Do the best you can, where you are, with what you have.
Finish the project with what’s available to you right now, 
or agree to abandon it.
Either is a valid and acceptable choice.
I promise.
Move on.

Make it easy.

Life is complicated.
Look for ways to make it easy.

The fewer steps involved the more likely you are to comply.

Storing frequently used items in a bin?
Leave the lid off.

Filing papers?
Use the broad categories.
(Paid bills, Important documents, Current year tax information, etc.)
IF you need to retrieve the paper, then look through the file.

Use hooks to hang frequently worn or reworn clothes.
Much easier than wrestling with a hanger.

Keep your grocery list on your phone.
You’ll have it with you when you are at the store.

Pay bills online.
No need to write checks or search for a stamp.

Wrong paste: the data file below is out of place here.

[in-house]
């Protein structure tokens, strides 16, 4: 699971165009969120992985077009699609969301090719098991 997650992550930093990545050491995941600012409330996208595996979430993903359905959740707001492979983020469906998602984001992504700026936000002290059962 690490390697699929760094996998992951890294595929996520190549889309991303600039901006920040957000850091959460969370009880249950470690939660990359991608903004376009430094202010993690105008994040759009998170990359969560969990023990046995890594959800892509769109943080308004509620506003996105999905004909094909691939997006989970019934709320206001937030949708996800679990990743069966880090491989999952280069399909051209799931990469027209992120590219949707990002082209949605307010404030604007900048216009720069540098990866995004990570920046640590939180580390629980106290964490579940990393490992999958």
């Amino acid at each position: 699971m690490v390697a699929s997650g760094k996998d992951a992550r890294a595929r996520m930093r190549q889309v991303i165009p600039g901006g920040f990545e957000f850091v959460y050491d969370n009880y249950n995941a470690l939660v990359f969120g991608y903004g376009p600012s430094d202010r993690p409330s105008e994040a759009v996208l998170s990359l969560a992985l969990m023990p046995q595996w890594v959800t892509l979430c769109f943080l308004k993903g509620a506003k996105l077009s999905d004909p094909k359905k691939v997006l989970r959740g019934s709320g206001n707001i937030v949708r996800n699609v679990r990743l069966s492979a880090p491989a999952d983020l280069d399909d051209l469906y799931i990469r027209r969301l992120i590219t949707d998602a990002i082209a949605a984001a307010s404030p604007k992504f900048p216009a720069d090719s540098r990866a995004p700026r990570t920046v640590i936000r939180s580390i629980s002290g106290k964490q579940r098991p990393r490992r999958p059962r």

The best way to eliminate extra steps?
Quit doing things that aren’t helping you live your best life.
Stop living from should and start living from choice.

Two minute rule

If you can do it in two minutes or less, do it now.

Recycle it.
Hang it up.
Put it away.
​Reply to the email.
Toss it in the trash.
Make the phone call.
Load it into the dishwasher.
Give someone the benefit of the doubt.

It’s in your hand, deal with it now.
Take care of it now and you won’t have to handle it later.
(Later you’ll be in the midst of other things needing your time and attention)
Trust me.
You can take care of many small tasks in under two minutes.  
I promise.

If you can do it in two minutes or less, do it now.

That was Then.

That was then.
This is now.

Then you were often the host of meals and parties for twenty.